Monday, October 22, 2007

Kenesset Bans Sandals!

10 of the Eighth Month 5768

SandalKnesset Bans Sandals in Addition to Jeans

(4 Cheshvan 5768, October 16, '07)

( In addition to a new regulation banning denim jeans in the Knesset building, sandals - the classic Israeli footwear - have now been banned as well.

Journalists and citizens invited to testify before Knesset committees bitterly complained Monday that they had only been informed of the jeans ban and not that on sandals.

Exemptions were granted after committee heads called the head of Knesset security to ask that entry be granted to the sandal-footed visitors.

Then this news flash was posted about 11 hours later...

Knesset Relaxes Dress Code for Disabled

Well, I'm glad, someone showed some sense.

Apparently, the durability of denim is ideal for those wearing leg braces. Other fabrics would not last very long, with the constant rubbing of the braces.

Shabbath SandalBack to the issue at hand, those of you who know me, know that I do not own standard shoes, and haven't owned shoes in years. I have two pairs of sandals, one for during the week, and one for Shabbath and Yom Tov (shown right). I even polish them liKhvod Shabbath Qodesh.

Most inclement weather does not deter my sandal-wearing either. Last year I continued in the tradition of my Macho Settler Sandal Shitah, wearing sandals throughout the winter, with the exception of the week of Jerusalem snow, and periodic days of heavy downpour. On those days, I must admit that I did wear rain boots.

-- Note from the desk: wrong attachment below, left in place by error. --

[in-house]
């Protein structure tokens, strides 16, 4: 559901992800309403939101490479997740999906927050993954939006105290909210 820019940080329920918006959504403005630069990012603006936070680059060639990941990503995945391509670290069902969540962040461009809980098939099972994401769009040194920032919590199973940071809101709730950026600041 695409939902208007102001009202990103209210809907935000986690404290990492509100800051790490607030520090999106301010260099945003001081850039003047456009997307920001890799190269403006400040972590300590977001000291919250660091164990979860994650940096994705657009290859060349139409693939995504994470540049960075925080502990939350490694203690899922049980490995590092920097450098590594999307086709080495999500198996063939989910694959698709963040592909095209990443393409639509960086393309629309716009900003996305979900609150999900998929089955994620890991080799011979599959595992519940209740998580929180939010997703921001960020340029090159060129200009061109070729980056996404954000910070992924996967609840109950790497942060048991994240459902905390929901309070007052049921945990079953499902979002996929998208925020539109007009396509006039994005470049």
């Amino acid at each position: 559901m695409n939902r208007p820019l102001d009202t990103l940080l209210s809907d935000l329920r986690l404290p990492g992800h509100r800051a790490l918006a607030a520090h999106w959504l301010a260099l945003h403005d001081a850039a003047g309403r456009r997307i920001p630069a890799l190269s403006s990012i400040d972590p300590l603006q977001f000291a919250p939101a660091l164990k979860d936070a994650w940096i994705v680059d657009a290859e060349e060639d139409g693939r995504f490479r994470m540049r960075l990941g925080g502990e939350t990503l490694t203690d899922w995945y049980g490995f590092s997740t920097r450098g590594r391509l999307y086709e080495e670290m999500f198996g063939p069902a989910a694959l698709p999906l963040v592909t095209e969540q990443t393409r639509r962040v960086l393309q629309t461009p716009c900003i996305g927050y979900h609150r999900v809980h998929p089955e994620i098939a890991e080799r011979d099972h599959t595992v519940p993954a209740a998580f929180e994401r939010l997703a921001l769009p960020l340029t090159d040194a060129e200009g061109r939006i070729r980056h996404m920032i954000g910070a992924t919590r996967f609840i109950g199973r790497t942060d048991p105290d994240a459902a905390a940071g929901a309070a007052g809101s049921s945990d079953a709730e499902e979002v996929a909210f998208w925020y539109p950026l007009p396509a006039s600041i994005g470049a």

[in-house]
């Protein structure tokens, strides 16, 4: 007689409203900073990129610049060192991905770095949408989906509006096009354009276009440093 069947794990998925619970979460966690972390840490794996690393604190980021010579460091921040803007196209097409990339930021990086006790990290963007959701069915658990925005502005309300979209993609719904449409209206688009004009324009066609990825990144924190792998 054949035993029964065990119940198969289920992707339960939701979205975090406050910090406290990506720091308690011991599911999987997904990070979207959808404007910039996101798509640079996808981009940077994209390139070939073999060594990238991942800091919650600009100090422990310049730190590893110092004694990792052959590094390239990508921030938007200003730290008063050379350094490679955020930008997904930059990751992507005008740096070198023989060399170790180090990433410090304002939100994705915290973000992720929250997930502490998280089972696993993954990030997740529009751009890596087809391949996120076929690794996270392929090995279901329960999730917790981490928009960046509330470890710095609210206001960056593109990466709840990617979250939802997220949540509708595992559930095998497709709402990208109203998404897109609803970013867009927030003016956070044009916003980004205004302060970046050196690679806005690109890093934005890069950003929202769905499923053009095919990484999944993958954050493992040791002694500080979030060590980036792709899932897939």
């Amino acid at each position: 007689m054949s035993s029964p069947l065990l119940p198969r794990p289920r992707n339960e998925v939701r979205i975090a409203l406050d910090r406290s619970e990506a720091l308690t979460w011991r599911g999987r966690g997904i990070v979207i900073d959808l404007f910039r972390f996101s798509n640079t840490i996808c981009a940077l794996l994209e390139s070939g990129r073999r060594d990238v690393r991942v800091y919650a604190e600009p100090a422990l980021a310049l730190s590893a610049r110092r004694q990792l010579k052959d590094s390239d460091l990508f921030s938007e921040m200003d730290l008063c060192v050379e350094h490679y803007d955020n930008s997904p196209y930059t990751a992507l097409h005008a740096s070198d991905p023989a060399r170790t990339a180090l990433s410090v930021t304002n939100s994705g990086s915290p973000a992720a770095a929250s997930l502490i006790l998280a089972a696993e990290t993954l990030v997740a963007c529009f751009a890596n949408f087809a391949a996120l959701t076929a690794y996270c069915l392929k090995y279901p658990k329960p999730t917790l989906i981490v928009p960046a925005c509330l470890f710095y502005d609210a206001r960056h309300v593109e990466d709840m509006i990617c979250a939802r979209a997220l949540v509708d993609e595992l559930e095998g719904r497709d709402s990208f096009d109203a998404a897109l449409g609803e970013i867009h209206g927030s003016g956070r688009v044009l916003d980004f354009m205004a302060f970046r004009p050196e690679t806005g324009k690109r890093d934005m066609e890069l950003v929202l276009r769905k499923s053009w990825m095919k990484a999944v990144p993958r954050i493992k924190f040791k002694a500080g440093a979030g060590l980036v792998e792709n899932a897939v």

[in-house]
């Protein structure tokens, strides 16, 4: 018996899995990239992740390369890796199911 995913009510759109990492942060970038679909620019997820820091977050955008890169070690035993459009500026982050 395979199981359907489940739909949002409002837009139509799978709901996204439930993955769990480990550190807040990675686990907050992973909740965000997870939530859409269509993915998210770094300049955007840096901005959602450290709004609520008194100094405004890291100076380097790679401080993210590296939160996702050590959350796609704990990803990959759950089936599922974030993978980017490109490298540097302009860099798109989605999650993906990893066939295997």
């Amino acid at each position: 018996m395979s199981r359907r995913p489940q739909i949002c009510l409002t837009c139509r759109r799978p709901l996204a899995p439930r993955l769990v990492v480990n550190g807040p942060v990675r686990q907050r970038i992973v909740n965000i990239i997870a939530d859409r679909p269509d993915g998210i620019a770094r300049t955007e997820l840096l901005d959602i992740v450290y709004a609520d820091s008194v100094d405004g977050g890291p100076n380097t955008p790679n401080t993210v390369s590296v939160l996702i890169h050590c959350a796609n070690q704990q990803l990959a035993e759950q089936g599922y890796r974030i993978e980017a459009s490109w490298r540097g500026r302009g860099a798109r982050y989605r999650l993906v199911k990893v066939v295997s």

But, I digress....

Where are the Israel sandal companies? Why aren't they crying "foul?" Israeli cultural pride aside, what about the possible financial implications?

If the U. S. Congress were to ban sports trainers, there is no doubt that athletic shoe companies and civil rights groups would cause such an uproar, the ban would be reversed before day's end. Cries of freedom of expression would no doubt be accompanied by the proclamation that trainers have a firm place in American culture, and are now considered part of traditional American dress.

Furthermore, where are all of the groups who traditionally call for unity among Israelis? Is this not an issue affecting religious and secular, right and left, Jew and Arab?

Have they caved into their Euro-philia, shunning their traditional footwear for one more acceptable to the West?

Forget the Annapolis Conference! This issue of the Kenesset's ban on sandals has the real potential to bring down the current government.

And so, I put it out to you, my fellow Israelis. Let us not be stepped upon (pun intended)! Let us rise up, and take action!

...In the meantime, the next time I visit the Kenesset on official business, I suppose I could just take my sandals off. After all, I saw nothing in the ban regarding bare feet.


Avi said...

Personally I'm glad they have finally entered modernity. I worked at the Senate and I had to wear a suit and tie and dress shoes.

To enter the Knesset one should be dressed like a dignified human being. Of course, I wish that this was simply a natural norm and not something they need to regulate.

Esser Agaroth said...

B"H Dignified according to whom? Normative according to whom?

I'd should be able to

This is so typical of leftists, claiming to be open-minded and accepting of diverse cultures, yet in reality they believe in the superiority of Western Culture.

You seem to be just like many other American Jews (across the spectrum), European elitists.

Are you suggesting that entering the Kenesset (the work place of many resha'im to boot) in a jalabiah, turban, and traditional sandals is not dignified?

Batya said...

I think they had some rule like that years ago.

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